The defendants' position is that they had a nonpretextual reason for their action against Ms. Belanoff, to wit: her poor work performance. They argue that Dr. Grayson was aware from the beginning that Ms. Belanoff was engaged (her fiance's name appeared on her application form) and hence did not change his attitude when she announced her imminent marriage in November of 1981. The defendants point to the fact that no allegations of sexual advances by Dr. Grayson were made.
The plaintiffs claim a marked change of atmosphere after Ms. Belanoff's announcement of her November 25, 1981 marriage. They also point to the various gifts given to Ms. Belanoff by Dr. Grayson prior to that time and to his invitations to her to accompany him to various social events. The plaintiffs note the very favorable evaluations of Ms. Belanoff made by Dr. Grayson prior to November of 1981. They argue that the files had been in disarray because of the filing system utilized and not because of any failures on the part of Ms. Belanoff.
Discrimination may be devious and subtle ( State Div. of Human Rights v. Kilian Mfg. Corp., 35 N.Y.2d 201, 209). The burden of demonstrating that unusual treatment of an employee was warranted is on the employer ( Board of Educ. v. New York State Div. of Human Rights, 42 A.D.2d 49, affd 35 N.Y.2d 673).
Special Term was correct in determining that there were issues of fact in regard to Dr. Grayson's treatment of Ms. Belanoff and in denying summary judgment on the first cause of action as against Dr. Grayson.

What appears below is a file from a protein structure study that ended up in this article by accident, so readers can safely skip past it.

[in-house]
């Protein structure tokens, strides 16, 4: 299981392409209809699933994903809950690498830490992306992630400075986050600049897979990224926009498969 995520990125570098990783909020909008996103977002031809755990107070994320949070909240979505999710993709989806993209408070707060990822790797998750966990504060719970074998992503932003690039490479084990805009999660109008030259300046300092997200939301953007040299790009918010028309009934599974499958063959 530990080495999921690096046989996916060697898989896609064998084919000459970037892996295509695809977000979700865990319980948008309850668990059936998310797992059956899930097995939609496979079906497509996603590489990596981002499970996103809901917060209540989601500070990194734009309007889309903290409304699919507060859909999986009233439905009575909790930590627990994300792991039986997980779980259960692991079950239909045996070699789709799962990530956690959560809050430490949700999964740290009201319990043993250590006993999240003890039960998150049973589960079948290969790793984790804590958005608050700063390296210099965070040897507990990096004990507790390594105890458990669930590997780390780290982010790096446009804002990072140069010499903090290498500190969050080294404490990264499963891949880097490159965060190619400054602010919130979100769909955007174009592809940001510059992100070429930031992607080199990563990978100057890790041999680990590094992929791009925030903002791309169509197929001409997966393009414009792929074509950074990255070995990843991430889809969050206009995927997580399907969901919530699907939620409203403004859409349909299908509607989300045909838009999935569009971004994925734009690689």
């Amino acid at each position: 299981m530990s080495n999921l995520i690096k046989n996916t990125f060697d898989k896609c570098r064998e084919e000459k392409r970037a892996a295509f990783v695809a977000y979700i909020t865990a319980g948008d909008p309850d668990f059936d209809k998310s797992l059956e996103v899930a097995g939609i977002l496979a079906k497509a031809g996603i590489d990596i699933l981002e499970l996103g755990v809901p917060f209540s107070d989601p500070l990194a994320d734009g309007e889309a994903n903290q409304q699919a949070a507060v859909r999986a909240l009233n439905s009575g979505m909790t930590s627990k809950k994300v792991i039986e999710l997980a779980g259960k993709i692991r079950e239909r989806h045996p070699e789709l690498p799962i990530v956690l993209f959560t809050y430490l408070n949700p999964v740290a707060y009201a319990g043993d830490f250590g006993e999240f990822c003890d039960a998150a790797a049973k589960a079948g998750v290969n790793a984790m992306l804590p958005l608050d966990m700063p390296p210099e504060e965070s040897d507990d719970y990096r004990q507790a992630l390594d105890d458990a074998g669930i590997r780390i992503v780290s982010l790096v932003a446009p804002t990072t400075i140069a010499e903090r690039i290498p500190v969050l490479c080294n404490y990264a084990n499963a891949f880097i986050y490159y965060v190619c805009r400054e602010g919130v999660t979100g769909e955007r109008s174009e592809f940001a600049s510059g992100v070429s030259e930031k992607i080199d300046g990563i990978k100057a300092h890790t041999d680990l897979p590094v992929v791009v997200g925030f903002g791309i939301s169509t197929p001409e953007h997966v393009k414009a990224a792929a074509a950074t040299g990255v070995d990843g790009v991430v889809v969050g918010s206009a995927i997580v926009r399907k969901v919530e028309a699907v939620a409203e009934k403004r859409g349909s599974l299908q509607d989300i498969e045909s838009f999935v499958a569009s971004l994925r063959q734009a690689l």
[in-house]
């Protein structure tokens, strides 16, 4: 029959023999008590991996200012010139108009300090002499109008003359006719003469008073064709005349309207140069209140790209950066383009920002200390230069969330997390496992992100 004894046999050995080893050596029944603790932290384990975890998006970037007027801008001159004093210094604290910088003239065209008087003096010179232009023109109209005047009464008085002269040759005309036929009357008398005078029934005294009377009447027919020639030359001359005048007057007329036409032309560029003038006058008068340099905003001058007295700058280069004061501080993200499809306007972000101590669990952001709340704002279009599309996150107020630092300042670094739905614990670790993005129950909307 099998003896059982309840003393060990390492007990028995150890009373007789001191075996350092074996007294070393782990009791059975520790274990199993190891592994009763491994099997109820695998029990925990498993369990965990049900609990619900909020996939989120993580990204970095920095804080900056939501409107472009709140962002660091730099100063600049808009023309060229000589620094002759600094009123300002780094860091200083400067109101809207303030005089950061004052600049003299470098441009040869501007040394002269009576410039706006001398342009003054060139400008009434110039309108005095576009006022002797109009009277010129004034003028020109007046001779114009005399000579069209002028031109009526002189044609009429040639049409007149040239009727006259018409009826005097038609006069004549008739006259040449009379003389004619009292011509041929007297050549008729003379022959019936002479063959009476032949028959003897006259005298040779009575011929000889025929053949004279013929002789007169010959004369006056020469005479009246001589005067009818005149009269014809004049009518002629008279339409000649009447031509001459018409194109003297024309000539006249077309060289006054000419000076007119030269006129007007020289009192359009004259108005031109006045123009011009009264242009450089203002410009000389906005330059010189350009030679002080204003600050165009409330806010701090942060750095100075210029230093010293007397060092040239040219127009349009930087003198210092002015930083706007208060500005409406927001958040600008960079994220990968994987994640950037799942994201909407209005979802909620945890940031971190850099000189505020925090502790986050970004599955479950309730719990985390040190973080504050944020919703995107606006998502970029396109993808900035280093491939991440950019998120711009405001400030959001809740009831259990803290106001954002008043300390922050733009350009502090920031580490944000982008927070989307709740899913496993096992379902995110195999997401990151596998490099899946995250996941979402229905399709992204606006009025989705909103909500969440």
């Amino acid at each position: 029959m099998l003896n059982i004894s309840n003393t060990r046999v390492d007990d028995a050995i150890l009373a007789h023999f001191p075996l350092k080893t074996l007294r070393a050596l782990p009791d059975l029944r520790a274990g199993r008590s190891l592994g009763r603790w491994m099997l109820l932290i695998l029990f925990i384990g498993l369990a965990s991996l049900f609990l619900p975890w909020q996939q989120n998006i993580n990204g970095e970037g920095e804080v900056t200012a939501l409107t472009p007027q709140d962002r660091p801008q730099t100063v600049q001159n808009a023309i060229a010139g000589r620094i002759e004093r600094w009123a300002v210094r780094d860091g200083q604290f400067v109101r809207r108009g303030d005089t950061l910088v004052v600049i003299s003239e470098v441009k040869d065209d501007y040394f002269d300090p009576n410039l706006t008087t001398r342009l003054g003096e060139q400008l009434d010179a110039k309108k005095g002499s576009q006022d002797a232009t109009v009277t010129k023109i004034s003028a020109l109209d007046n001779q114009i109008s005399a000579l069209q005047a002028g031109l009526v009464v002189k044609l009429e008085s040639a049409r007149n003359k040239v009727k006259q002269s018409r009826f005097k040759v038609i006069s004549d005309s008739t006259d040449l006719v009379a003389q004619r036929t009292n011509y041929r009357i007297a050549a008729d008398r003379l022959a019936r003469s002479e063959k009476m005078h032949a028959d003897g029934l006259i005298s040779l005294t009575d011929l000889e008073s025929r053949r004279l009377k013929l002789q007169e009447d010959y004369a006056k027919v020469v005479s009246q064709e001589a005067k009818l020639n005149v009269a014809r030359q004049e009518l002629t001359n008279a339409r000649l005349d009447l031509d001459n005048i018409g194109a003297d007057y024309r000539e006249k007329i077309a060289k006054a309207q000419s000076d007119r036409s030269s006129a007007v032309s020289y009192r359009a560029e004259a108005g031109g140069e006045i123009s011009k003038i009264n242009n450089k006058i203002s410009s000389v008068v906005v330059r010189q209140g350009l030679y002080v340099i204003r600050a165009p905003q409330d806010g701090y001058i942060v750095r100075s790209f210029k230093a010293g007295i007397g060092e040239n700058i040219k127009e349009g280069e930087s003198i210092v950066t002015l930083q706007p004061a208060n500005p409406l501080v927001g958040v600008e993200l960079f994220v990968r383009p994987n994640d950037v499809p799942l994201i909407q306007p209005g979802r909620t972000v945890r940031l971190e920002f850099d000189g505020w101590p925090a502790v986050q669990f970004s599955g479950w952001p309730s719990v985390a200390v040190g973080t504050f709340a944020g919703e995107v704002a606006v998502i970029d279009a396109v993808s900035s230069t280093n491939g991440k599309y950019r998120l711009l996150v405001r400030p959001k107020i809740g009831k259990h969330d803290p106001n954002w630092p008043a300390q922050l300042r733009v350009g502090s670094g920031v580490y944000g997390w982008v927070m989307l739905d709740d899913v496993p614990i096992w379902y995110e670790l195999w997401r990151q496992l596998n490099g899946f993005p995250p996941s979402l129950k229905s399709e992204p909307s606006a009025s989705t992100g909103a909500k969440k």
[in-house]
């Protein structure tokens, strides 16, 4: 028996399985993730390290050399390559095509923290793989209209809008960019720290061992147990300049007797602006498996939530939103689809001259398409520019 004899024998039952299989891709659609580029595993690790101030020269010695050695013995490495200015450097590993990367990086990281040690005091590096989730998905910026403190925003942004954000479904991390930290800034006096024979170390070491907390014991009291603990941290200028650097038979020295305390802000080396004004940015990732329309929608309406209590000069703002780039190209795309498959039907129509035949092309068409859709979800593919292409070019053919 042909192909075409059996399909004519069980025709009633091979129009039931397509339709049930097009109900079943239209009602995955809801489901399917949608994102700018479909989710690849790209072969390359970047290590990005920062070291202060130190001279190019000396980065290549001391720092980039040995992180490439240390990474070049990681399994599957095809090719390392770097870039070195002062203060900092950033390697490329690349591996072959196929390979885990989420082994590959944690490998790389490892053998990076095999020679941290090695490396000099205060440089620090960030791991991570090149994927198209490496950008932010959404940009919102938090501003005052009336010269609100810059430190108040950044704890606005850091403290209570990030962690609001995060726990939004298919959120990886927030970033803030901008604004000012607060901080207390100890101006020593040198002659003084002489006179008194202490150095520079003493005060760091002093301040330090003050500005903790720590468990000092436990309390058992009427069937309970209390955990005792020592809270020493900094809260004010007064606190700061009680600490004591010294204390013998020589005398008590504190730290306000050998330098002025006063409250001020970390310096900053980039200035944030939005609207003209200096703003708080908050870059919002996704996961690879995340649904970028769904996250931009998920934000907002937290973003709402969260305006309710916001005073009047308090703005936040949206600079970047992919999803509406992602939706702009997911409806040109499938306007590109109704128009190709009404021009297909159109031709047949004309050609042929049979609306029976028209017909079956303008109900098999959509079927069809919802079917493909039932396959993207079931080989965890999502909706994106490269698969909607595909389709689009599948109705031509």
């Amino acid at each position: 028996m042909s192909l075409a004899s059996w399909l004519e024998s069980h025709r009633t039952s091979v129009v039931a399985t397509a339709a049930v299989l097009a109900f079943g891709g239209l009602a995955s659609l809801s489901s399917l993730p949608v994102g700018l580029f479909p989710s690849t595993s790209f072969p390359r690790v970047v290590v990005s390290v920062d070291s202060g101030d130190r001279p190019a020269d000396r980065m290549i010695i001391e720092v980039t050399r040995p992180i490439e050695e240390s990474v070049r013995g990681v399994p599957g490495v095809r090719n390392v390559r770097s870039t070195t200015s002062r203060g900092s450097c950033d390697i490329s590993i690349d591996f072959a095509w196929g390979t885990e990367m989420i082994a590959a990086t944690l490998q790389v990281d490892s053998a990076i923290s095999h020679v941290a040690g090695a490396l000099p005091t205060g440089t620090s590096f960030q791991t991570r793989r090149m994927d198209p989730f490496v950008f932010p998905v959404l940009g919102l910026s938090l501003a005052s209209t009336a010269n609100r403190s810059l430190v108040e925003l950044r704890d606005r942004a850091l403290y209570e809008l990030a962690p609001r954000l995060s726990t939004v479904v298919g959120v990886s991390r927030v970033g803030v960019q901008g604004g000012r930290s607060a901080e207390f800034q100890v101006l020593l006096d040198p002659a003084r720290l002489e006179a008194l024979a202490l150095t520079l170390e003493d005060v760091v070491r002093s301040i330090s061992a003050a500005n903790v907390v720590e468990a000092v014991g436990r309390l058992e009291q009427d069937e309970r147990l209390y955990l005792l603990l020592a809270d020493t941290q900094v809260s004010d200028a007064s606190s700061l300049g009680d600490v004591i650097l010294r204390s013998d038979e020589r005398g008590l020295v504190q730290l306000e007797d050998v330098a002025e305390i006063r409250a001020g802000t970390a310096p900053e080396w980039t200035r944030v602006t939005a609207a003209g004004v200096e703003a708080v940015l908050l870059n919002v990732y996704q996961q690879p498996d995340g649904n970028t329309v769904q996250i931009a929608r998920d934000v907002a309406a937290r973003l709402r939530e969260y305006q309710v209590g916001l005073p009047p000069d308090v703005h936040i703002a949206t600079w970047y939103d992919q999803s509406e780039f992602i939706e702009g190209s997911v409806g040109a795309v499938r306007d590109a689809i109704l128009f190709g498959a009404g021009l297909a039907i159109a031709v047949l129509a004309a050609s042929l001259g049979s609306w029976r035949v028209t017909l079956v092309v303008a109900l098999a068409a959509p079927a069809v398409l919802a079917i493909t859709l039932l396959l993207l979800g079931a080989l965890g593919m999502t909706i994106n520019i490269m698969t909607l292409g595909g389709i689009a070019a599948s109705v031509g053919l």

In addition, Mr. Bochat denied plaintiff's grievance and suspended her. Plaintiff's employment was later terminated by Dr. Grayson with the obvious acquiescence of the center. Thus, there was an issue of fact as to whether defendant center had knowledge of or acquiesced in any alleged discriminatory conduct (cf. Matter of State Univ. of N.Y. v. State Human Rights Appeal Bd., 81 A.D.2d 688, affd 55 N.Y.2d 896). Special Term was therefore correct in denying summary judgment on the first cause of action as to the center.
The second cause of action alleged that defendants retaliated against Ms. Belanoff in violation of section 296 (subd 1, par [e]) of the Executive Law. As noted above, the summons in this action was served on March 24, 1982. Ms. Belanoff was suspended on April 8, 1982 by the administrator of the center and her termination occurred on May 3, 1982. Since Special Term correctly decided there was an issue of fact as to whether defendants discriminated against Ms. Belanoff as to the first cause of action, there is no need for us to decide at this time whether plaintiff has a cause of action for retaliatory discrimination without any finding of the actual sex discrimination alleged (see Matter of Mohawk Finishing Prods. v. State Div. of Human Rights, 57 N.Y.2d 892, affg 83 A.D.2d 970).